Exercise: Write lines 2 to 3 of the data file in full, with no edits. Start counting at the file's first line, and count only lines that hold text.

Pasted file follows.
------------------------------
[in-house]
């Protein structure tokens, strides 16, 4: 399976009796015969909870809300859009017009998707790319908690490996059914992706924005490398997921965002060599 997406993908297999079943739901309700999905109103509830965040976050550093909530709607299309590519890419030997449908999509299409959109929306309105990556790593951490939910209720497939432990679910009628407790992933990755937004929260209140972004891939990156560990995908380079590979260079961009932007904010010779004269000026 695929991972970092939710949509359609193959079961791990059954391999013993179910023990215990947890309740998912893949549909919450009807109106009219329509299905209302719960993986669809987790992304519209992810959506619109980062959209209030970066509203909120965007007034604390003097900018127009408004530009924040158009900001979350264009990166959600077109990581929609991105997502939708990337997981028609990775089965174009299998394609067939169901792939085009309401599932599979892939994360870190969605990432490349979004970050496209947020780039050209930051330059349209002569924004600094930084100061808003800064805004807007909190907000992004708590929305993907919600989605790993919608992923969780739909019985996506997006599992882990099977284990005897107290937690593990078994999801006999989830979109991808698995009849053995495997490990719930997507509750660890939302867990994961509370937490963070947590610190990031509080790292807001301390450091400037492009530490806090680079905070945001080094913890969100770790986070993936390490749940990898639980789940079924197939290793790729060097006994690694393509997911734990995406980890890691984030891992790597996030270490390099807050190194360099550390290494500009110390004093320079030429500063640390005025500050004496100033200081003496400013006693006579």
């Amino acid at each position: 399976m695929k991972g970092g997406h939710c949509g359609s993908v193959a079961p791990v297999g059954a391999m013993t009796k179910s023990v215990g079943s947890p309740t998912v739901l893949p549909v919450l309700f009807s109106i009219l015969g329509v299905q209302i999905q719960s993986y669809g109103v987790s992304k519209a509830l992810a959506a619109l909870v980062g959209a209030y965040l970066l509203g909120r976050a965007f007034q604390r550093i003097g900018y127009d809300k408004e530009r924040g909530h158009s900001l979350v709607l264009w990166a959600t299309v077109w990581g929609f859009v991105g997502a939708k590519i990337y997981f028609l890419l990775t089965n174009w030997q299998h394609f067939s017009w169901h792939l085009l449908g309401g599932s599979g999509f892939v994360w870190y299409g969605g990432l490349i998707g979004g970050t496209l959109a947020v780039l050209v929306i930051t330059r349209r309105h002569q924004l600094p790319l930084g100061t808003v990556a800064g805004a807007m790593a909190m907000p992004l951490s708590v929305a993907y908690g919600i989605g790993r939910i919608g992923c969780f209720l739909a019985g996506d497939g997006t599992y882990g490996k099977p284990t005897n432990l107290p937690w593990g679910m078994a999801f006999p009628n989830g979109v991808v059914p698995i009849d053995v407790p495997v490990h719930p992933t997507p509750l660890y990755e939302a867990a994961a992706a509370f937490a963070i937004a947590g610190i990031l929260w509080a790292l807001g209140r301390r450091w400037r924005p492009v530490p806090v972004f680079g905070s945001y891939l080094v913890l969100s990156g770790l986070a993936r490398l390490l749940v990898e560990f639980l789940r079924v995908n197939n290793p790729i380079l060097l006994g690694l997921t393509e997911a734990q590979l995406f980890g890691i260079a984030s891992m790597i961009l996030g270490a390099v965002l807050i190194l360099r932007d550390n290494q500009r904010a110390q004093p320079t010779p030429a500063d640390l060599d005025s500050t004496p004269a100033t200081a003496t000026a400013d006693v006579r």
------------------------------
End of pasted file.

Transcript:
């Protein structure tokens, strides 16, 4: 399976009796015969909870809300859009017009998707790319908690490996059914992706924005490398997921965002060599 997406993908297999079943739901309700999905109103509830965040976050550093909530709607299309590519890419030997449908999509299409959109929306309105990556790593951490939910209720497939432990679910009628407790992933990755937004929260209140972004891939990156560990995908380079590979260079961009932007904010010779004269000026 695929991972970092939710949509359609193959079961791990059954391999013993179910023990215990947890309740998912893949549909919450009807109106009219329509299905209302719960993986669809987790992304519209992810959506619109980062959209209030970066509203909120965007007034604390003097900018127009408004530009924040158009900001979350264009990166959600077109990581929609991105997502939708990337997981028609990775089965174009299998394609067939169901792939085009309401599932599979892939994360870190969605990432490349979004970050496209947020780039050209930051330059349209002569924004600094930084100061808003800064805004807007909190907000992004708590929305993907919600989605790993919608992923969780739909019985996506997006599992882990099977284990005897107290937690593990078994999801006999989830979109991808698995009849053995495997490990719930997507509750660890939302867990994961509370937490963070947590610190990031509080790292807001301390450091400037492009530490806090680079905070945001080094913890969100770790986070993936390490749940990898639980789940079924197939290793790729060097006994690694393509997911734990995406980890890691984030891992790597996030270490390099807050190194360099550390290494500009110390004093320079030429500063640390005025500050004496100033200081003496400013006693006579």
């Amino acid at each position: 399976m695929k991972g970092g997406h939710c949509g359609s993908v193959a079961p791990v297999g059954a391999m013993t009796k179910s023990v215990g079943s947890p309740t998912v739901l893949p549909v919450l309700f009807s109106i009219l015969g329509v299905q209302i999905q719960s993986y669809g109103v987790s992304k519209a509830l992810a959506a619109l909870v980062g959209a209030y965040l970066l509203g909120r976050a965007f007034q604390r550093i003097g900018y127009d809300k408004e530009r924040g909530h158009s900001l979350v709607l264009w990166a959600t299309v077109w990581g929609f859009v991105g997502a939708k590519i990337y997981f028609l890419l990775t089965n174009w030997q299998h394609f067939s017009w169901h792939l085009l449908g309401g599932s599979g999509f892939v994360w870190y299409g969605g990432l490349i998707g979004g970050t496209l959109a947020v780039l050209v929306i930051t330059r349209r309105h002569q924004l600094p790319l930084g100061t808003v990556a800064g805004a807007m790593a909190m907000p992004l951490s708590v929305a993907y908690g919600i989605g790993r939910i919608g992923c969780f209720l739909a019985g996506d497939g997006t599992y882990g490996k099977p284990t005897n432990l107290p937690w593990g679910m078994a999801f006999p009628n989830g979109v991808v059914p698995i009849d053995v407790p495997v490990h719930p992933t997507p509750l660890y990755e939302a867990a994961a992706a509370f937490a963070i937004a947590g610190i990031l929260w509080a790292l807001g209140r301390r450091w400037r924005p492009v530490p806090v972004f680079g905070s945001y891939l080094v913890l969100s990156g770790l986070a993936r490398l390490l749940v990898e560990f639980l789940r079924v995908n197939n290793p790729i380079l060097l006994g690694l997921t393509e997911a734990q590979l995406f980890g890691i260079a984030s891992m790597i961009l996030g270490a390099v965002l807050i190194l360099r932007d550390n290494q500009r904010a110390q004093p320079t010779p030429a500063d640390l060599d005025s500050t004496p004269a100033t200081a003496t000026a400013d006693v006579r």